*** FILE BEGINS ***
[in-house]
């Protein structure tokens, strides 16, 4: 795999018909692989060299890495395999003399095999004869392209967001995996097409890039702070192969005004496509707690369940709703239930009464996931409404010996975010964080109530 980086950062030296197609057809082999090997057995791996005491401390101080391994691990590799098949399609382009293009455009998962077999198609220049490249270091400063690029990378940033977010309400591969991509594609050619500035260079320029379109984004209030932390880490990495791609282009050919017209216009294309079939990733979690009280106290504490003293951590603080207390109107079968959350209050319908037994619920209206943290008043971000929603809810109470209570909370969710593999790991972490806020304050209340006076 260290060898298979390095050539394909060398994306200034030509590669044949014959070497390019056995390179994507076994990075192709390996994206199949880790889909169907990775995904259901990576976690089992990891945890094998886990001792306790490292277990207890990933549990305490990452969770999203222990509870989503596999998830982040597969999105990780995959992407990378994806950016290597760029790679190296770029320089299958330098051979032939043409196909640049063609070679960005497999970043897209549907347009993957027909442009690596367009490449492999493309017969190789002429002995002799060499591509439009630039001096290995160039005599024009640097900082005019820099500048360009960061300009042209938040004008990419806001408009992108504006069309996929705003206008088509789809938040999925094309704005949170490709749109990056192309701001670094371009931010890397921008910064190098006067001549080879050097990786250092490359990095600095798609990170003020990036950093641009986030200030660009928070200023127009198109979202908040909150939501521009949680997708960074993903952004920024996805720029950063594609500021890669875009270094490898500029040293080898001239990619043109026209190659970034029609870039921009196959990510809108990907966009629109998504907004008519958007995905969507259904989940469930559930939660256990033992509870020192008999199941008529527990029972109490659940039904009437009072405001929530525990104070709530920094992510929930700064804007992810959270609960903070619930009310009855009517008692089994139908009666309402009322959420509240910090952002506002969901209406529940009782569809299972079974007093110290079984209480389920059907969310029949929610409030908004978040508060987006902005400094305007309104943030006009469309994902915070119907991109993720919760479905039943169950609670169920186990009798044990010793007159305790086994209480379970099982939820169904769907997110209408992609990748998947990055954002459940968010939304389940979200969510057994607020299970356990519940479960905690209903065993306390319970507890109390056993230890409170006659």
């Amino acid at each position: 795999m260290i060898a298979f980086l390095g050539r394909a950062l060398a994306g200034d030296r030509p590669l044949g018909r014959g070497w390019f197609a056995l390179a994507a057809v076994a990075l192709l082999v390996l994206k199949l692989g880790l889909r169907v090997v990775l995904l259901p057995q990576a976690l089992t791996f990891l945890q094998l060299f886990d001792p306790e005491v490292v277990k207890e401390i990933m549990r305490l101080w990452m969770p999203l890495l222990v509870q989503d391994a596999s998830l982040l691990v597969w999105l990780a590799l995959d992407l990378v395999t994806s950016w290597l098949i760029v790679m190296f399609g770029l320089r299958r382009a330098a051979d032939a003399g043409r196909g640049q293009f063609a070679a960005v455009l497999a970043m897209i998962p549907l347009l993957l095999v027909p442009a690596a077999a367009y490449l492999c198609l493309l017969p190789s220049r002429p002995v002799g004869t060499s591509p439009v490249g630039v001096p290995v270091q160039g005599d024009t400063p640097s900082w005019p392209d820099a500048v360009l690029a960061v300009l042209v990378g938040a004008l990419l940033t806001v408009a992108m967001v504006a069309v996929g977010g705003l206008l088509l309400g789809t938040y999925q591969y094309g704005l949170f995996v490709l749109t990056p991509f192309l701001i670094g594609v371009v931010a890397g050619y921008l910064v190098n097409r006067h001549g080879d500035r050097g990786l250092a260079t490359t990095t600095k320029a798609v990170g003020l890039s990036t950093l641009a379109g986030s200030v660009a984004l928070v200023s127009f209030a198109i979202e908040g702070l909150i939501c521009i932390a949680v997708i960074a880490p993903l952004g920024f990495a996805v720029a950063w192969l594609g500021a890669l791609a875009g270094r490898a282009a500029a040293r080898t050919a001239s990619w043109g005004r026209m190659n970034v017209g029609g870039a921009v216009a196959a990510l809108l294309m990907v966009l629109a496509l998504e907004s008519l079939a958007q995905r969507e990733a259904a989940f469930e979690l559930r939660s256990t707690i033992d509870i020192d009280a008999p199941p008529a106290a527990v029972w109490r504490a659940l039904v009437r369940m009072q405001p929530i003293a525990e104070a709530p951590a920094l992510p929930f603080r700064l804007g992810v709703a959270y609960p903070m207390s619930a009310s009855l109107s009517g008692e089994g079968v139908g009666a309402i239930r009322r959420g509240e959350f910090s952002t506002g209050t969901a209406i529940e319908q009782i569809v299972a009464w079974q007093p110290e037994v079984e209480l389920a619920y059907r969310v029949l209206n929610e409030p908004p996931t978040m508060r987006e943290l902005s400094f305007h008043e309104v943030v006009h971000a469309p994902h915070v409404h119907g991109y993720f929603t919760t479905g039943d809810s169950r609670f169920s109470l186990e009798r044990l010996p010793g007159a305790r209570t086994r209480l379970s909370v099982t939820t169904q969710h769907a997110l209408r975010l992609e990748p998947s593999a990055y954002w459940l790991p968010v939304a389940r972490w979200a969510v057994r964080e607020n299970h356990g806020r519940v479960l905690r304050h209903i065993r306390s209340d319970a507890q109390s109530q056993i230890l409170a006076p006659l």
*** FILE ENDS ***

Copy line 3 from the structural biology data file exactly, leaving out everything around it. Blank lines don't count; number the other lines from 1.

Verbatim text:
């Amino acid at each position: 795999m260290i060898a298979f980086l390095g050539r394909a950062l060398a994306g200034d030296r030509p590669l044949g018909r014959g070497w390019f197609a056995l390179a994507a057809v076994a990075l192709l082999v390996l994206k199949l692989g880790l889909r169907v090997v990775l995904l259901p057995q990576a976690l089992t791996f990891l945890q094998l060299f886990d001792p306790e005491v490292v277990k207890e401390i990933m549990r305490l101080w990452m969770p999203l890495l222990v509870q989503d391994a596999s998830l982040l691990v597969w999105l990780a590799l995959d992407l990378v395999t994806s950016w290597l098949i760029v790679m190296f399609g770029l320089r299958r382009a330098a051979d032939a003399g043409r196909g640049q293009f063609a070679a960005v455009l497999a970043m897209i998962p549907l347009l993957l095999v027909p442009a690596a077999a367009y490449l492999c198609l493309l017969p190789s220049r002429p002995v002799g004869t060499s591509p439009v490249g630039v001096p290995v270091q160039g005599d024009t400063p640097s900082w005019p392209d820099a500048v360009l690029a960061v300009l042209v990378g938040a004008l990419l940033t806001v408009a992108m967001v504006a069309v996929g977010g705003l206008l088509l309400g789809t938040y999925q591969y094309g704005l949170f995996v490709l749109t990056p991509f192309l701001i670094g594609v371009v931010a890397g050619y921008l910064v190098n097409r006067h001549g080879d500035r050097g990786l250092a260079t490359t990095t600095k320029a798609v990170g003020l890039s990036t950093l641009a379109g986030s200030v660009a984004l928070v200023s127009f209030a198109i979202e908040g702070l909150i939501c521009i932390a949680v997708i960074a880490p993903l952004g920024f990495a996805v720029a950063w192969l594609g500021a890669l791609a875009g270094r490898a282009a500029a040293r080898t050919a001239s990619w043109g005004r026209m190659n970034v017209g029609g870039a921009v216009a196959a990510l809108l294309m990907v966009l629109a496509l998504e907004s008519l079939a958007q995905r969507e990733a259904a989940f469930e979690l559930r939660s256990t707690i033992d509870i020192d009280a008999p199941p008529a106290a527990v029972w109490r504490a659940l039904v009437r369940m009072q405001p929530i003293a525990e104070a709530p951590a920094l992510p929930f603080r700064l804007g992810v709703a959270y609960p903070m207390s619930a009310s009855l109107s009517g008692e089994g079968v139908g009666a309402i239930r009322r959420g509240e959350f910090s952002t506002g209050t969901a209406i529940e319908q009782i569809v299972a009464w079974q007093p110290e037994v079984e209480l389920a619920y059907r969310v029949l209206n929610e409030p908004p996931t978040m508060r987006e943290l902005s400094f305007h008043e309104v943030v006009h971000a469309p994902h915070v409404h119907g991109y993720f929603t919760t479905g039943d809810s169950r609670f169920s109470l186990e009798r044990l010996p010793g007159a305790r209570t086994r209480l379970s909370v099982t939820t169904q969710h769907a997110l209408r975010l992609e990748p998947s593999a990055y954002w459940l790991p968010v939304a389940r972490w979200a969510v057994r964080e607020n299970h356990g806020r519940v479960l905690r304050h209903i065993r306390s209340d319970a507890q109390s109530q056993i230890l409170a006076p006659l």